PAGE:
44. ^ Leibovitz, E. (February 2006). "The use of fluoroquinolones in children.". Curr Opin Pediatr 18 (1): 64–70. doi:10.1097/01.mop.0000192520.48411.fa. PMID 16470165.  
  45. ^ Janssen Pharmaceutica (September 2008). "HIGHLIGHTS OF PRESCRIBING INFORMATION" (PDF). USA: FDA. http://www.accessdata.fda.gov/drugsatfda_docs/label/2008/021721s020_020635s57_020634s52_lbl.pdf.  
  46. ^ Scherer, K.; Bircher, AJ. (January 2005). "Hypersensitivity reactions to fluoroquinolones.". Curr Allergy Asthma Rep 5 (1): 15–21. PMID 15659258.  
  47. ^ Bailey RR, Natale R, Linton AL, RR (October 1972). "Nalidixic acid arthralgia". Can Med Assoc J 107 (7): 604 passim. ISSN 0008-4409. PMID 4541768.  
  48. ^ Bailey RR, Kirk JA, Peddie BA, RR (July 1983). "Norfloxacin-induced rheumatic disease" (Free full text). N Z Med J 96 (736): 590. ISSN 0028-8446. PMID 6223241. http://toxnet.nlm.nih.gov/cgi-bin/sis/search/r?dbs+hsdb:@term+@rn+389-08-2.  
  49. ^ Szarfman A, Chen M, Blum MD, A (January 1995). "More on fluoroquinolone antibiotics and tendon rupture" (letter). N Engl J Med 332 (3): 193. doi:10.1056/NEJM199501193320319. ISSN 0028-4793. PMID 7800023.  
  50. ^ a b "Petition to Require a Warning on All Fluoroquinolone Antibiotics (HRG Publication #1399)". Public Citizen. August 1, 1996. http://www.citizen.org/publications/release.cfm?ID=6595. Retrieved 27 December 2008.  
  51. ^ "Reports of adverse events with fluoroquinolones". FDA Medical Bulletin 26 (3). October 1996. http://www.fqresearch.org/text_documents/FDA_Medical_Bulletin_1996.doc. Retrieved 27 December 2008.  
  52. ^ a b Office of the Illinois Attorney General (August 29, 2006). "Madigan, Public Citizen, petition FDA for "Black Box" warning regarding potential adverse effects of certain popular antibiotics". Press release. http://www.illinoisattorneygeneral.gov/pressroom/2006_08/20060829.html. Retrieved 27 December 2008.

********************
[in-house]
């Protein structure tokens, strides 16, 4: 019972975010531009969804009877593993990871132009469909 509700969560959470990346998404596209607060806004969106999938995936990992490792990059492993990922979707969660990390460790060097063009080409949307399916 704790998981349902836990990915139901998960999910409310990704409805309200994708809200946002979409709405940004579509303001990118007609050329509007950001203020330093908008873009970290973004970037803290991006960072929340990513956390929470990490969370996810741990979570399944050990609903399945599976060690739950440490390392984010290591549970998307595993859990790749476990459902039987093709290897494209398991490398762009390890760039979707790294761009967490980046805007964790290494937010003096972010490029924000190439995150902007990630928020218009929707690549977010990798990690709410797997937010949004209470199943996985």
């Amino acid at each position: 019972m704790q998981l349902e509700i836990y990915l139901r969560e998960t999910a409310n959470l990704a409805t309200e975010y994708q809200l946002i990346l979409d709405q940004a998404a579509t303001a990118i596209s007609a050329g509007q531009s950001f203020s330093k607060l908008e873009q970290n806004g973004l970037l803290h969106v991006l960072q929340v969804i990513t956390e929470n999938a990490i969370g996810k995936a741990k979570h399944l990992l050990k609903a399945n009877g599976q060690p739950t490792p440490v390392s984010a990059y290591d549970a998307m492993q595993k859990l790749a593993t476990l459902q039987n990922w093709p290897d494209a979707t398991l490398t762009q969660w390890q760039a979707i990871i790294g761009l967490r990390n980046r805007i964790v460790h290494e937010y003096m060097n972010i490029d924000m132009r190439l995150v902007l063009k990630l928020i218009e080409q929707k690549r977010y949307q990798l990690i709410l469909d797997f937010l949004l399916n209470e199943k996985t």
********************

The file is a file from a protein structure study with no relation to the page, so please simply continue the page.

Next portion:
53. ^ Lisa Madigan; OFFICE OF THE ATTORNEY GENERAL (18 May 2005). "CITIZEN PETITION" (PDF). USA: State Of Illinois. http://fqresearch.org/pdf_files/fda_response.pdf. Retrieved 27 December 2008.  
  54. ^ Jane A. Axelrad; FDA (16 November 2005). "Re: Docket No. 2005P-0205" (PDF). USA: FQresearch. http://fqresearch.org/pdf_files/illinois.pdf. Retrieved 27 December 2008.  
  55. ^ a b "Public Citizen Petitions the FDA to Include a Black Box Warning on Fluoroquinolone Antibiotics (HRG Publication #1781)". Public Citizen. August 29, 2006. http://www.citizen.org/publications/release.cfm?ID=7453. Retrieved 2008-12-27.  
  56. ^ "Public Citizen v. Food and Drug Administration (FDA) (Fluoroquinolone)". Public Citizen. January 3, 2008. http://www.citizen.org/litigation/forms/cases/CaseDetails.cfm?cID=444. Retrieved 2008-12-27.  
  57. ^ Ravn, Karen (August 18, 2008). "Behind the FDA’s ‘black box’ warnings". Los Angeles Times. http://articles.latimes.com/2008/aug/18/health/he-closer18. Retrieved 2008-12-27.  
  58. ^ U.S. Food and Drug Administration (2008-07-08). "FDA Requests Boxed Warnings on Fluoroquinolone Antimicrobial Drugs". Press release. http://www.fda.gov/bbs/topics/NEWS/2008/NEW01858.html. Retrieved 2008-10-11.  
  59. ^ "Drugs@FDA". USA: FDA. http://www.accessdata.fda.gov/scripts/cder/drugsatfda/index.cfm. Retrieved 12 August 2009.